Alexandra Béni | Dec 11, 2018 | 0
Orbán’s advisor: Public survey needed because Brussels, Budapest disagree on migration
Budapest (MTI) – The prime minister’s security advisor has said Hungary’s forthcoming national consultation, a survey of citizens on a range of issues including mass illegal migration, is necessary because the public will have the chance to give their opinion on the government’s migration policy and signal its opposition to demands made by Brussels.
György Bakondi told a news conference on Friday that the European Parliament on April 5 approved a position on the issue of asylum seekers and migrants with 90 points, including the principle of showing solidarity, providing a common response and integrating migrants, educating them and giving them jobs. It further calls on societies to show flexibility and acceptance of migrants, among other demands.
He said none accord with Hungarian government policies, and this is why the national consultation is especially relevant.
Bakondi said there were six ways in which the threats associated with migration would grow in the future. He said the sealed border would come under continuous attack, the influx of migrants would grow, internal EU border controls would permanently damage the Schengen agreement, and as a result of the European Union’s quota system, 40,000 refugees would be returned to Hungary “as part of the migration business of litigation”.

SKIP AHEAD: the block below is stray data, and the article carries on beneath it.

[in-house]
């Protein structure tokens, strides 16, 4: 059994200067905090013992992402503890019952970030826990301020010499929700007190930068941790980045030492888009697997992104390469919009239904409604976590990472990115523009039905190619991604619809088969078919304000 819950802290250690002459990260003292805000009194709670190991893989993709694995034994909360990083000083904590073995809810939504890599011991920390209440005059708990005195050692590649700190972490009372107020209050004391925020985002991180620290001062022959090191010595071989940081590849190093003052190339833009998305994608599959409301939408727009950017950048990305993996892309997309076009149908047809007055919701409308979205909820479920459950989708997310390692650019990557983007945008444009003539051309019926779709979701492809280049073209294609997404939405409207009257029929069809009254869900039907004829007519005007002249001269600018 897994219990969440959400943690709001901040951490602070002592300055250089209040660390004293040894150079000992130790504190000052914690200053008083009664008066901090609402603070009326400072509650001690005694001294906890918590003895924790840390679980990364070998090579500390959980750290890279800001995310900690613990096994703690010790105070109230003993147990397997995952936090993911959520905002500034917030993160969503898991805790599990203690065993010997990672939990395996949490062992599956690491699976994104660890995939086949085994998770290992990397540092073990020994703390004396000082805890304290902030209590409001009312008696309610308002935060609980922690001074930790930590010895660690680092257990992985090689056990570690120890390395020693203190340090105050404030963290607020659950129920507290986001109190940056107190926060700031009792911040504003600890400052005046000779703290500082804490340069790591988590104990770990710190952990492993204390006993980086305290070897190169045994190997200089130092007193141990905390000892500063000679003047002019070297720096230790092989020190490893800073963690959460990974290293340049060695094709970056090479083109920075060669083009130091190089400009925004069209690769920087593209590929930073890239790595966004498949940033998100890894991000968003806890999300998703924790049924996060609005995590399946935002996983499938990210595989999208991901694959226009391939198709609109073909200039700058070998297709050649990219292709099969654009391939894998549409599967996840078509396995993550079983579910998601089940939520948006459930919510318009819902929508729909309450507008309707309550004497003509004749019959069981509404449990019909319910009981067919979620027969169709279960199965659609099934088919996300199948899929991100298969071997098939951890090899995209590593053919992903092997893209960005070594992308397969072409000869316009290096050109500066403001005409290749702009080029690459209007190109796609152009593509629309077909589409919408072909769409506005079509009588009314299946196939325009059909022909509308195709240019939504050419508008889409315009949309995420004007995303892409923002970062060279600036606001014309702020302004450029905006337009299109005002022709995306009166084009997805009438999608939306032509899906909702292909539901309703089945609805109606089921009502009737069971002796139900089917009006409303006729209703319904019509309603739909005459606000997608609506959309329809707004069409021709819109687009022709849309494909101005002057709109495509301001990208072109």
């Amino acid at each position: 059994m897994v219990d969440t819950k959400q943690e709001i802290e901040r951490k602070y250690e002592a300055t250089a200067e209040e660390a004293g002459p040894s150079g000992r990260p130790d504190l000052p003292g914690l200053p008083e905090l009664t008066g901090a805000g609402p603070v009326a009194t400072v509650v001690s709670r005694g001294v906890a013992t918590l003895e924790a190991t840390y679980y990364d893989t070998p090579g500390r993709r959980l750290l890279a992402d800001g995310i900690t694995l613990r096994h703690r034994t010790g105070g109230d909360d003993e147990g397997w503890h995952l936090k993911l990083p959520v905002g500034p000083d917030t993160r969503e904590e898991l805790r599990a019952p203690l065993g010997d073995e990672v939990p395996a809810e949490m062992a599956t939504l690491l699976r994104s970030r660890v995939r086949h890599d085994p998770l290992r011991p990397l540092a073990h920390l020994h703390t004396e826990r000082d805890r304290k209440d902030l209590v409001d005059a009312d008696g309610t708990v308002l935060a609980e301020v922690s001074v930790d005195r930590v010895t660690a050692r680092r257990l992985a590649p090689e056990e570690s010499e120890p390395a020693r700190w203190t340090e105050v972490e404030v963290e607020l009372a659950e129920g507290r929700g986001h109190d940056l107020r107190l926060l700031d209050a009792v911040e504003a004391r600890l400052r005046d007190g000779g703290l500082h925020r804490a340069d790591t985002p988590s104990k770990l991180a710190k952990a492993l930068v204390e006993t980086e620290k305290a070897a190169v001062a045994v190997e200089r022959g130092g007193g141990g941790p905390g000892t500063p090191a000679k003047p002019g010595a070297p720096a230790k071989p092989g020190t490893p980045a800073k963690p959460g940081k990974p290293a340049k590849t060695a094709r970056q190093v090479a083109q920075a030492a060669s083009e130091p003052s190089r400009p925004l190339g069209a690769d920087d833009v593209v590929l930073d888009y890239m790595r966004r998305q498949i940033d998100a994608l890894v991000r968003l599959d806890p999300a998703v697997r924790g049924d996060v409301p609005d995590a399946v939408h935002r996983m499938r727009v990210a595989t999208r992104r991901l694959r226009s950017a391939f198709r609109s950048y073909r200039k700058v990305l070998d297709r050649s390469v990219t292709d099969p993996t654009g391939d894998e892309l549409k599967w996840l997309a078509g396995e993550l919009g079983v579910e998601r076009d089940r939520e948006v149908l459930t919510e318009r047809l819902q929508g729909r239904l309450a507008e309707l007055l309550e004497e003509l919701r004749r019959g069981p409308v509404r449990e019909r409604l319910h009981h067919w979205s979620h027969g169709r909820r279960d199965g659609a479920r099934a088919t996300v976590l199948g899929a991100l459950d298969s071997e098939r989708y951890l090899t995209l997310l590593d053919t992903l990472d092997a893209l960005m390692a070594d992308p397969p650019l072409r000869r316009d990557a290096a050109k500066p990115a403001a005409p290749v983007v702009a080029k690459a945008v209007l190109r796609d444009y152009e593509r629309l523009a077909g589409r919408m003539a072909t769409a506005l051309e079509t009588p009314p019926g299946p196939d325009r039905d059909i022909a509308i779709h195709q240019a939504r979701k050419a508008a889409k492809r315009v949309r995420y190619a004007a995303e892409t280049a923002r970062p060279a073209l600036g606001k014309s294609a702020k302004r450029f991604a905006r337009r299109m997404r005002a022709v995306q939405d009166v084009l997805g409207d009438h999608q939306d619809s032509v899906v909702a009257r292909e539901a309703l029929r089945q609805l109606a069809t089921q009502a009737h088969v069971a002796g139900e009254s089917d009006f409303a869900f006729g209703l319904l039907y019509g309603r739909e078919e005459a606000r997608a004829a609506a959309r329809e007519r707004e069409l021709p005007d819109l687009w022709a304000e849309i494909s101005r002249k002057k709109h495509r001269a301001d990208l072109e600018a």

The security advisor said so far 371 people had crossed the border illegally as opposed to 18,000 during the same period last year. Of those, 250 had been apprehended inside the country. Ever since March 28, when Hungary’s stricter new laws entered force, there were 83 attempts to cross the country’s southern border, he said. Of those, 29 were directly thwarted and 54 people were caught and accompanied back to the other side of the border, he added.
The transit zones in Röszke and Tompa are now host to 99 people, while the orphanage in Fót is home to 21 unaccompanied minors, he said.
Bakondi said there had been several objections made that the refugee authority had not examined individual requests for asylum. He insisted, however, that this did not reflect reality: in every case requests have been examined — in transit zones too — to ensure that the applicant is not exposed to persecution upon their departure or in transit countries.